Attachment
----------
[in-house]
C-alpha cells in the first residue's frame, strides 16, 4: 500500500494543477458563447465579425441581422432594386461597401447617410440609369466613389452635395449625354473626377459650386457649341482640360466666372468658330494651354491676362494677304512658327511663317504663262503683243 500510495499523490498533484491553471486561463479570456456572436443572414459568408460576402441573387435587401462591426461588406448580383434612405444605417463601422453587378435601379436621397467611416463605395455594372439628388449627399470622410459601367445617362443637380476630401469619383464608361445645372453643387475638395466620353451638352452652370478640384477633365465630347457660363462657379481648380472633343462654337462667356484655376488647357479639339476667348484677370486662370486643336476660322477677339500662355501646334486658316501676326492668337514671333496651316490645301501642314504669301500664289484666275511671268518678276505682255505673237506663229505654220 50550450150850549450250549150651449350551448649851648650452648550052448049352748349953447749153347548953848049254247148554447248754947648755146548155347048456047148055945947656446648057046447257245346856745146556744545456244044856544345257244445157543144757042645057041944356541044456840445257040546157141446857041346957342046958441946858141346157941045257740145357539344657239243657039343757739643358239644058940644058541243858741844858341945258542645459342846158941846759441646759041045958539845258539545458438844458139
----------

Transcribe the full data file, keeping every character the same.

[in-house]
C-alpha cells in the first residue's frame, strides 16, 4: 500500500494543477458563447465579425441581422432594386461597401447617410440609369466613389452635395449625354473626377459650386457649341482640360466666372468658330494651354491676362494677304512658327511663317504663262503683243 500510495499523490498533484491553471486561463479570456456572436443572414459568408460576402441573387435587401462591426461588406448580383434612405444605417463601422453587378435601379436621397467611416463605395455594372439628388449627399470622410459601367445617362443637380476630401469619383464608361445645372453643387475638395466620353451638352452652370478640384477633365465630347457660363462657379481648380472633343462654337462667356484655376488647357479639339476667348484677370486662370486643336476660322477677339500662355501646334486658316501676326492668337514671333496651316490645301501642314504669301500664289484666275511671268518678276505682255505673237506663229505654220 50550450150850549450250549150651449350551448649851648650452648550052448049352748349953447749153347548953848049254247148554447248754947648755146548155347048456047148055945947656446648057046447257245346856745146556744545456244044856544345257244445157543144757042645057041944356541044456840445257040546157141446857041346957342046958441946858141346157941045257740145357539344657239243657039343757739643358239644058940644058541243858741844858341945258542645459342846158941846759441646759041045958539845258539545458438844458139